EMI option schemes are also worth considering at a later stage after initial investment has already been raised. In many cases, a company might issue options every year as a recruitment and retention tool. EMI schemes are a cost-effective and tax-friendly way for SMEs to incentivise employees, where the value of the company is expected to increase dramatically as the company grows.

If you are a start-up and have already started thinking about the best ways to incentivise and build your team or if you are further along in the process and want to grow your company even further, EMI options should always be considered. If you would like to pursue the possibility of this, please contact us in the Entrepreneurial Tax team here at C+T and we would be very happy to help.

EIS: alive and KICing for companies that innovate

This post is part of our Entrepreneurial team’s regular series of blogs.

There have been many tweaks made to the Enterprise Investment Scheme (“EIS”) since its inception in 1993. Mostly, these have toughened qualifying conditions. However, seeking to advance its use in certain companies, HMRC introduced significant relaxation of several EIS limits. This relaxation of the rules was only made available to Knowledge-Intensive Companies (“KICs”), which are the types of companies in which the majority of Scottish EIS investment funds are placed. This blog will explore the benefits and qualifying requirements of being a KIC.

The benefits of being a KIC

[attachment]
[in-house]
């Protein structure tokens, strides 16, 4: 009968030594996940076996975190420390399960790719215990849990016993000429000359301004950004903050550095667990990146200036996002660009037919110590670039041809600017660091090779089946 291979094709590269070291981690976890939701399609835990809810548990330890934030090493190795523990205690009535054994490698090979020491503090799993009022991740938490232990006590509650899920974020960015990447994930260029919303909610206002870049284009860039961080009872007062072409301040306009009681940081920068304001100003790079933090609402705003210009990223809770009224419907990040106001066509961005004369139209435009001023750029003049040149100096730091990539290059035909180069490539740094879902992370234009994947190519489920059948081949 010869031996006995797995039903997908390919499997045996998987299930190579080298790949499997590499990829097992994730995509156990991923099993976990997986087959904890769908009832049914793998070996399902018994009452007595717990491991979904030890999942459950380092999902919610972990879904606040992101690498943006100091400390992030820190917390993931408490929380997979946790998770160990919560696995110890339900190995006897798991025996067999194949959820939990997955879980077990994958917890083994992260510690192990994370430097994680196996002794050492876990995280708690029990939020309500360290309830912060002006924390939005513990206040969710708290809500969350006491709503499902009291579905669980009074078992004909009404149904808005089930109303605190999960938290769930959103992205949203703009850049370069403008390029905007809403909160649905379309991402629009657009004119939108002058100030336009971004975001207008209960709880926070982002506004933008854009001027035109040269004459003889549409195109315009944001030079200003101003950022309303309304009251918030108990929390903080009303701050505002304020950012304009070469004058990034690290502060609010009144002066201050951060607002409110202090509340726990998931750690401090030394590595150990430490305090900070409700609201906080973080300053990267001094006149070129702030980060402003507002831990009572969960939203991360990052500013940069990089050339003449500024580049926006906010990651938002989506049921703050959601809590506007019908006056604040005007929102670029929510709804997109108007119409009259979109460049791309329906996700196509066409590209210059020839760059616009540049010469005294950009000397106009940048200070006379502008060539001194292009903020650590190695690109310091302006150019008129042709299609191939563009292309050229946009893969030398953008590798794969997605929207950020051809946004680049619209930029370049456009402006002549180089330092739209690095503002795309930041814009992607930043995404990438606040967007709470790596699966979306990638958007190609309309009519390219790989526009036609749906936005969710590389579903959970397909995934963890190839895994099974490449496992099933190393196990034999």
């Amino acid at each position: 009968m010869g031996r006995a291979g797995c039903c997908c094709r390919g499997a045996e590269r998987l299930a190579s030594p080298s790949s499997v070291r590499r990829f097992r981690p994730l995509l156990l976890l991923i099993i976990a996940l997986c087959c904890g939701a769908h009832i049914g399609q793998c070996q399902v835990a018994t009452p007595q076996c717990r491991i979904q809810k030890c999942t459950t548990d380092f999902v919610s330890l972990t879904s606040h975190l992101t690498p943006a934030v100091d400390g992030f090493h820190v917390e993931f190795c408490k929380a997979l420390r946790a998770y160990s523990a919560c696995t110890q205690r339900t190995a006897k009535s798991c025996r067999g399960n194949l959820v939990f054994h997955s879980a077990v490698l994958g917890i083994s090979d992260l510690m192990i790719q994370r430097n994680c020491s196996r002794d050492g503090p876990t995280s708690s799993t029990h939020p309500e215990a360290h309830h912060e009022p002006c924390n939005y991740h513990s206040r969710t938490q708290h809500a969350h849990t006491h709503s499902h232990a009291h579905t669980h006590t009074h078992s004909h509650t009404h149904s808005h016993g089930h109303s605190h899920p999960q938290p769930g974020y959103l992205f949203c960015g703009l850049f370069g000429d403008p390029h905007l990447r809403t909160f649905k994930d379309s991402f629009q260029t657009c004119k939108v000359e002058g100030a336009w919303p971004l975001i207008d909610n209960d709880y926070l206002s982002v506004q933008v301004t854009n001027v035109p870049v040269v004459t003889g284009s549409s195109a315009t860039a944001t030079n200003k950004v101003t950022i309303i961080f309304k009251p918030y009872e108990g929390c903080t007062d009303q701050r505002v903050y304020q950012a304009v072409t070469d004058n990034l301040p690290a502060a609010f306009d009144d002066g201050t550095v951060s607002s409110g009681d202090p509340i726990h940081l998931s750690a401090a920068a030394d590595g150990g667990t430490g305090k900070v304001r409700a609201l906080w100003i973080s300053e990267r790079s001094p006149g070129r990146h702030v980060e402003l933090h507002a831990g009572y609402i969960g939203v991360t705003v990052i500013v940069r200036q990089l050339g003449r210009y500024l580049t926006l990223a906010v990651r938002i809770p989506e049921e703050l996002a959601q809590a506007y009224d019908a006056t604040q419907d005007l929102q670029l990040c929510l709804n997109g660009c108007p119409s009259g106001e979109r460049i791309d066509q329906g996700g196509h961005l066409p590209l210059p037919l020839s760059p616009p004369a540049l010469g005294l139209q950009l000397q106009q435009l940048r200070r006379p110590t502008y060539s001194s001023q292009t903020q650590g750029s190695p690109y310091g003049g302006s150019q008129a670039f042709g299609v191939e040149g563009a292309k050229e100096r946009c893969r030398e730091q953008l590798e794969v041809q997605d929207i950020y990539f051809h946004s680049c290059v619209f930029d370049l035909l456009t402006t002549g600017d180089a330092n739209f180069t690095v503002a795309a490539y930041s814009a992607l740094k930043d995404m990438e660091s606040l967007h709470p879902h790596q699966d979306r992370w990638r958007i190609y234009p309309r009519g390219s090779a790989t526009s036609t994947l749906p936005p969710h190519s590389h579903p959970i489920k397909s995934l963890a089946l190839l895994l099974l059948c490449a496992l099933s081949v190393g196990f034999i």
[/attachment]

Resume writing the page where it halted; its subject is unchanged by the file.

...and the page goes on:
• A company can raise £10m EIS investment per year and £20m EIS investment over the company’s lifetime (in comparison to £5m and £12m limits, respectively, for non-KICs).
    In addition, investors can claim tax relief on up to £2m worth of EIS investment, if at least £1m of this is invested in KICs.
  • A company can receive its first EIS investment up to 10 years from the end of the accounting period in which its turnover first exceeded £200,000 (the time limit being only 7 years from first commercial sale for non-KICs).
  • A company may have a maximum of 500 full-time employees (with the maximum for non-KICs being limited to 250).

How to qualify as a KIC

To qualify as a KIC, a company must meet two conditions: the operating costs condition and either the innovation condition or the skilled employee test:

Operating costs condition

  • The company must have spent:
    • at least 15% of its operating costs on research and development or innovation in one or more of the previous three years (or in the three years following investment for a new company); OR
    • at least 10% of its operating costs on research and development or innovation in each of the previous three years (or in the three years following investment for a new company).

Innovation condition

  • the company must be carrying out work to create intellectual property and expect the majority of its income to come from this within 10 years.

Skilled employee test

  • the company must have 20% or more of its employees carrying out research for at least 3 years from the date of investment, and these employees must be in a role that requires a relevant Master’s degree or higher.

In Summary